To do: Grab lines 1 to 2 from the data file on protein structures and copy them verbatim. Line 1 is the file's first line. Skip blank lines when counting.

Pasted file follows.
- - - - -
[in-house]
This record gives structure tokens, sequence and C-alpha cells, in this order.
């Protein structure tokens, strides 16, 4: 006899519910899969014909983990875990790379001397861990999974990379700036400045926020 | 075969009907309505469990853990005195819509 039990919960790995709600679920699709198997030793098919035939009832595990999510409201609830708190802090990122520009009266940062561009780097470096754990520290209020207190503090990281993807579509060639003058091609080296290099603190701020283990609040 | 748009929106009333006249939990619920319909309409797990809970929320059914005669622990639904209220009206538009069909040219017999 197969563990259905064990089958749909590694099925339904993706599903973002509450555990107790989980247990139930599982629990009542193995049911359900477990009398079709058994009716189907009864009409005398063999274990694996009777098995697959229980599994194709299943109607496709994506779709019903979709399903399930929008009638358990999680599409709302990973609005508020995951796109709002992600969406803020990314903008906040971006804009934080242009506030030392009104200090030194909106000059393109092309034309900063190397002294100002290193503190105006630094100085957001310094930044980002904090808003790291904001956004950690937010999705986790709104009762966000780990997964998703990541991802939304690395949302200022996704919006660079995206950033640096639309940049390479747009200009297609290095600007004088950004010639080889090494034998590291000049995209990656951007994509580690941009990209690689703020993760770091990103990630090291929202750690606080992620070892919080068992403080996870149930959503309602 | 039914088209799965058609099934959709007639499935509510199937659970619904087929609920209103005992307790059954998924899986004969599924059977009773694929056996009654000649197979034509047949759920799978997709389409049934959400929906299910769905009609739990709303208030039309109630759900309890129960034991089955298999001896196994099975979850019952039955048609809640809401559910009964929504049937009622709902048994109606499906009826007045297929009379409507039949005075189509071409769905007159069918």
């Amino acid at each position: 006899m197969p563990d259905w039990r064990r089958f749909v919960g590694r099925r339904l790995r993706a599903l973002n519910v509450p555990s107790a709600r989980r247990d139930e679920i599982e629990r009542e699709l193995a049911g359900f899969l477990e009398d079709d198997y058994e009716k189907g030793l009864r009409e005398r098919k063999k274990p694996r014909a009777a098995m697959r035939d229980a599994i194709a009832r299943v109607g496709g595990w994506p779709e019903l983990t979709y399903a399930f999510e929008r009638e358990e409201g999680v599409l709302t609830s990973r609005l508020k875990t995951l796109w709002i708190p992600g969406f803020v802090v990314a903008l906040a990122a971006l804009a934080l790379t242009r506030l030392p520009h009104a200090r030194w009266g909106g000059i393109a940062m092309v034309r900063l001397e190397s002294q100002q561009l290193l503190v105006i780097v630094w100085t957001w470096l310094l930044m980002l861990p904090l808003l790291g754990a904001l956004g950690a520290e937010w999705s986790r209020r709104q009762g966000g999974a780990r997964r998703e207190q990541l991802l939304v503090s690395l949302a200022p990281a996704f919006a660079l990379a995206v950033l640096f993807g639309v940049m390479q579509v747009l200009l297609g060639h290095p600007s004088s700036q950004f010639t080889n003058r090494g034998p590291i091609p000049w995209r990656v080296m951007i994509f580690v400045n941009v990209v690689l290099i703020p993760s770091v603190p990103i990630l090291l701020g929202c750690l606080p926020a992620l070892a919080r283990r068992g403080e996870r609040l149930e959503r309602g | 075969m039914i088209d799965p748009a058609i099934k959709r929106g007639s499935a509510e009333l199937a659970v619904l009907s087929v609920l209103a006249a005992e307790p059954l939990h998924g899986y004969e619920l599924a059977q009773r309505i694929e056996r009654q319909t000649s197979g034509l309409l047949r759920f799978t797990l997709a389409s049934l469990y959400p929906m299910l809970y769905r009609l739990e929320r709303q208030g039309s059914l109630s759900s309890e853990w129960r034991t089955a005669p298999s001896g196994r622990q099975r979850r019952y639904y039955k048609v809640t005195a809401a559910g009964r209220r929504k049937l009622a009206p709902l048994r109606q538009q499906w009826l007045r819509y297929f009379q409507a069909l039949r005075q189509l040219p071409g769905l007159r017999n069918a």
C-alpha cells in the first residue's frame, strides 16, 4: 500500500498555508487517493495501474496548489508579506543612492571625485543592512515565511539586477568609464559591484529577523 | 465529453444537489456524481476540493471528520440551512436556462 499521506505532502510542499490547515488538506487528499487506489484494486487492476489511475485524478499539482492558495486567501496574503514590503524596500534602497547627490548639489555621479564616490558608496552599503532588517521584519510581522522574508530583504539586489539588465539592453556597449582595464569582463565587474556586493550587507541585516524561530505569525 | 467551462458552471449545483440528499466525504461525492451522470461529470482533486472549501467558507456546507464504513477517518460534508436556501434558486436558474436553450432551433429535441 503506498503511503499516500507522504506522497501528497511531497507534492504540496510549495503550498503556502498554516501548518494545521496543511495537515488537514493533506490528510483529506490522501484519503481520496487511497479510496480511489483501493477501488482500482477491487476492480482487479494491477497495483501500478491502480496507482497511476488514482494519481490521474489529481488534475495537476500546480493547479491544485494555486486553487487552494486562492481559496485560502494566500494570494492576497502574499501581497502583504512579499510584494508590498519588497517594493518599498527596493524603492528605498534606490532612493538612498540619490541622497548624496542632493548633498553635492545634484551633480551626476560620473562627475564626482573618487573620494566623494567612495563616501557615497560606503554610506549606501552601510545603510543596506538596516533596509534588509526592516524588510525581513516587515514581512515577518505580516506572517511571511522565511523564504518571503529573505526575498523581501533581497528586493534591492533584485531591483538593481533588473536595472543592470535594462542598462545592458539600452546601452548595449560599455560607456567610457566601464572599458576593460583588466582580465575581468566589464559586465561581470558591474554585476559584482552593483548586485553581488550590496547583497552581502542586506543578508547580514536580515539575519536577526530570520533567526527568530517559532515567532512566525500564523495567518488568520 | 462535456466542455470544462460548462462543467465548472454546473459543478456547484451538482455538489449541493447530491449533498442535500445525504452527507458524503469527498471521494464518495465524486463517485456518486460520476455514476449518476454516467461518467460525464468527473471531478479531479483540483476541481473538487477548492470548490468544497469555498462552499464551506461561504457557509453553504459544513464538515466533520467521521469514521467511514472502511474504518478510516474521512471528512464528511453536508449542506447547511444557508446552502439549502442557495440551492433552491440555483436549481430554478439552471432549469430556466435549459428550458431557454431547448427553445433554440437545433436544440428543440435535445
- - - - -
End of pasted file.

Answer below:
[in-house]
This record gives structure tokens, sequence and C-alpha cells, in this order.